“Humility is the only thing that no devil can imitate.” – St. John Climacus
I cannot speak for others, but I have always found confession very hard—an exercise in twisting words out of myself, of things that I know I’ve done wrong, but every fiber of my being resists vocalizing. For to speak is, in a sense, to make concrete and lasting; having to say the words, especially to a priest, carries with it a certain humiliation.
And that last word is really the key to this reflection: “humiliation,” because it is related, albeit distantly, to the word “humble.” Pulling away from confession really stems from pride, what many an ancient and medieval Father called the root of all other sins, not to mention the cause of the Fall.
Confession asks us not only to consider our own pride, but to open ourselves up to rebuke, not merely to interrogate our sin, but to accept forgiveness. It’s so easy to dwell on our wrongdoings, to be ashamed, to fear consequences—but such an attitude stems exactly from pride; it displays a lack of faith in His authority to forgive sins. Humility is the opposite: it means to accept the possibility of being forgiven, not to hold our sins within ourselves, but to place them before the one with the power to have mercy upon us.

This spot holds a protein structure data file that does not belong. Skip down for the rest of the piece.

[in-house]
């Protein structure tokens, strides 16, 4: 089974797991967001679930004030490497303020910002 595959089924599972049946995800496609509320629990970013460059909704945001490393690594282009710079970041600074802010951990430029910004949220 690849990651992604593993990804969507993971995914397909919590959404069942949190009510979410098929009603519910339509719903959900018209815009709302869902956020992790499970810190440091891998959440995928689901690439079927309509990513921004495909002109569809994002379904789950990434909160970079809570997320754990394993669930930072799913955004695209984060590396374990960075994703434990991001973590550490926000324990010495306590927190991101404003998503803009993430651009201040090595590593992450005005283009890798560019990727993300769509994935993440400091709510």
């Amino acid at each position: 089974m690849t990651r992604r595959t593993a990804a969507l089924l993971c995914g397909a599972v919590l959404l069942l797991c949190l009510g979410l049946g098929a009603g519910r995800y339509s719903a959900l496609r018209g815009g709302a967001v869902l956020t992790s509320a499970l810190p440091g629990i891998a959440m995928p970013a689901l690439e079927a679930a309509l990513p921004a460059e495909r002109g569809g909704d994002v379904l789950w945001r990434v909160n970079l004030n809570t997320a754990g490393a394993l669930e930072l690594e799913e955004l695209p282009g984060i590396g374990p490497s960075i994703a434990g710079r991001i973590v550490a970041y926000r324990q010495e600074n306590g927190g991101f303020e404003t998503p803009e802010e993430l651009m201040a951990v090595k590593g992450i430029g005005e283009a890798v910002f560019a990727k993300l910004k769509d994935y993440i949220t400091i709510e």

And as someone in his early 20s, living in these times, this reflection seems particularly apt. We live in an age of constant scrutiny—we can be quoted or recorded at any time; our messages and comments can always be screenshotted and reproduced. Worse even, we can say whatever we want, when we want—and leave it there for posterity.
I suspect that this makes us less willing to apologize, more defensive, and, ironically, more vocal and opinionated.
But, as a Millennial, I can say from firsthand experience that is not the form of confession we need. We have the means to speak at all times, and often fall into justifying our sins, or, conversely, into succumbing to the shame of their coming to light. On the one hand, we have a greater ability to defend them; on the other, greater scrutiny to lead us into the quagmire of self-hatred and self-pity.
All the more reason to confess regularly; all the more reason to grow in humility, that is, in not only admitting fault but also in having the courage to vocalize it, reflect on it, and accept forgiveness for it.
For what does St. Paul say of Christ?
“[H]e humbled himself, becoming obedient to death, even death on a cross.” (Philippians 2:8)